Going from high school to college or a conservatory is a huge transition. It is a time when you can let go of an old identity and become, in many ways, a new person. This may be a positive or a negative experience, but it will certainly be a time of learning and reevaluation. If you are a singer in high school who is a big fish in a small pond, with solos and leading parts galore, it may be that when you get to college, the pond will be bigger and teeming with more-talented fish. The stiffer competition may be demoralizing.
A friend of mine played leads all through high school and then went to an Ivy League school. The competition and the loss of her star status were so overwhelming to her that she pretty much gave up her dreams of being a performer. Conversely, I felt somewhat limited in high school (often feeling I was in the shadow of this same friend) and found that college was the time of my artistic first bloom, because of freedom from family constraints, and exposure to better teaching and more inspiring peers.
Later in life, such dramatic transitions may be few and far between and may depend more on the personal choice to move on. Also, the pressure of feeling the need to continually move “onward and upward” may limit your vision of possibilities. So here are the questions I’d like to raise this month: What size of pond are you swimming in? Why and how are you keeping yourself in that pond? What size of pond would you be happiest in?
Some examples of swimming in a big pond include living in a large city, studying with a well-known teacher who teaches mainly working and advanced professionals, and auditioning for or singing with larger companies. Smaller pond examples include living in a small, more rural community, studying with a less-advanced teacher (or perhaps not studying), and pursuing semiprofessional or amateur opportunities.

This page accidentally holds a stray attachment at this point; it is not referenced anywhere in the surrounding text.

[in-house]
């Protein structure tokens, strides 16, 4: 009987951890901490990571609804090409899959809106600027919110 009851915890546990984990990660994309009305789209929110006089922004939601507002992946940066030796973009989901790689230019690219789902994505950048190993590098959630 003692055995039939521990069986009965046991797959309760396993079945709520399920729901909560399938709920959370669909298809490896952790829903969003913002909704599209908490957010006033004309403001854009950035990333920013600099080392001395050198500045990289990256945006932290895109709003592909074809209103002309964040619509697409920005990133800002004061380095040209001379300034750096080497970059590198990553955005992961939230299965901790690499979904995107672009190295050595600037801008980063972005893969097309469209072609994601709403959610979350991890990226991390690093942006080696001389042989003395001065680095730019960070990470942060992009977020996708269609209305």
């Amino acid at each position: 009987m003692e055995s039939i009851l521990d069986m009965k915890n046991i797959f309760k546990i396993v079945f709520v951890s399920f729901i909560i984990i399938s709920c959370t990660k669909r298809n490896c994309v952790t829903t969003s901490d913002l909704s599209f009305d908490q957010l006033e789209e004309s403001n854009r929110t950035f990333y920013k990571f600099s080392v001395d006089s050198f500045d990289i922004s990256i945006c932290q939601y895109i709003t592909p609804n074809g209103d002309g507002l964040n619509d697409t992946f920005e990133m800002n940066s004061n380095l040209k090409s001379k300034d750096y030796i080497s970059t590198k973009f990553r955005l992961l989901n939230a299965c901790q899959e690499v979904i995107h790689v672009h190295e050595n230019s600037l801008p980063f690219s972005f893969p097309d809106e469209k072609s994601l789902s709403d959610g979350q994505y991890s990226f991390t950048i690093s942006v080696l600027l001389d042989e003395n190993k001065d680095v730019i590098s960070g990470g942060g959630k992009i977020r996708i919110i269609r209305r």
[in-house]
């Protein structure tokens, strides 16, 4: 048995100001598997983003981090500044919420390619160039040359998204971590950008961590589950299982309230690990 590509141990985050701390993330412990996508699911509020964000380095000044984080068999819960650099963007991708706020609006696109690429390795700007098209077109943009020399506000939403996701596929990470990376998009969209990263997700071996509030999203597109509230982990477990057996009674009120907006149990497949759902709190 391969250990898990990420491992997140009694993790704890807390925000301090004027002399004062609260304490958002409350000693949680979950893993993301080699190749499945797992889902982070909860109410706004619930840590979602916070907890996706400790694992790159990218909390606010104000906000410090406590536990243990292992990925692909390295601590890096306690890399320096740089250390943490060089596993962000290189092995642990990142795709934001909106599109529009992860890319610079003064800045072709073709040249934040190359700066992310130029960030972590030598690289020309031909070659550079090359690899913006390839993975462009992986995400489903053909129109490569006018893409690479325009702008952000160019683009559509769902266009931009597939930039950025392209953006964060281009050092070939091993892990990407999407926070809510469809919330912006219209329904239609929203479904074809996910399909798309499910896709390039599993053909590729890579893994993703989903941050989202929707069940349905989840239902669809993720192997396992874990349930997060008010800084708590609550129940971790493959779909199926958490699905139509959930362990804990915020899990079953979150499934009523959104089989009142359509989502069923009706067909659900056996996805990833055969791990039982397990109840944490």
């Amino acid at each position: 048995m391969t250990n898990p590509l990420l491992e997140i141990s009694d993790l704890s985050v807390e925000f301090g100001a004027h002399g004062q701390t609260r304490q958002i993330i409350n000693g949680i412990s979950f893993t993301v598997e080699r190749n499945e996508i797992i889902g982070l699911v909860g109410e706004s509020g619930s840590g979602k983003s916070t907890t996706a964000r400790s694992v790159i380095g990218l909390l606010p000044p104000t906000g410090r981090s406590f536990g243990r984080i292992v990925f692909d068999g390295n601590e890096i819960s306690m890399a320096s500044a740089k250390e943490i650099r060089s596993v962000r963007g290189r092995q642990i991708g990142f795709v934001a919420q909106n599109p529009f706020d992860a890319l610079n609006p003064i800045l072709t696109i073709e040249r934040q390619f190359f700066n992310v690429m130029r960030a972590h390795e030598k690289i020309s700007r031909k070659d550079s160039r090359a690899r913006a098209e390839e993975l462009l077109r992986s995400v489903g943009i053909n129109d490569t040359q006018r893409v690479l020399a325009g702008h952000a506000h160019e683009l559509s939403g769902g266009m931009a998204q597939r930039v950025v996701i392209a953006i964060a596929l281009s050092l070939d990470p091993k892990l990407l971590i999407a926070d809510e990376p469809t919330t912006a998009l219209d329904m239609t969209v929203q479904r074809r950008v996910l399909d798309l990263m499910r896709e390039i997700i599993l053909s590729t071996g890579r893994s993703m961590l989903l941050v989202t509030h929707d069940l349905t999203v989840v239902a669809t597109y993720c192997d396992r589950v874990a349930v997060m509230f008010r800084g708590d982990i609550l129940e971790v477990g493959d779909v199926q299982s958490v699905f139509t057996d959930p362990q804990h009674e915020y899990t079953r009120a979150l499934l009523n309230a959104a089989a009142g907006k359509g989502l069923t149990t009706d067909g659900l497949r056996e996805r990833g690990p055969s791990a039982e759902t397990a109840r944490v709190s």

Some reasons to stay in a big pond might include wanting to work with world-class conductors or feeling that you are striving for the highest level of success. For example, you may choose to sing in a major symphony chorus or opera chorus as a way of working with the best of the best—or you may choose to do only solo work, most likely with smaller companies.
At a more psychological level, a singer may continue working with smaller companies than his or her talent merits because of a lack of a sense of self-worth, or may continue pursuing larger mainstage opportunities when it is unrealistic, for the same reason. When singers pursue opportunities well beyond their skill level, it may be from a need for external validation and a fear of being perceived as a failure if they don’t “make it.”
This brings me to the third question: What size pond would you be happiest in? I just spent a summer weekend in a small, rural community several hundred miles from the San Francisco Bay area where I live. The main town has about 50,000 residents, a university, and a light opera company that does two shows a year. When on vacation, it’s always nice to ponder changing your life dramatically. As I enjoyed the beautiful scenery and laid-back atmosphere, I also enjoyed contemplating whether a life as a singer in such a community—teaching, performing, and directing—might not be a lot of fun.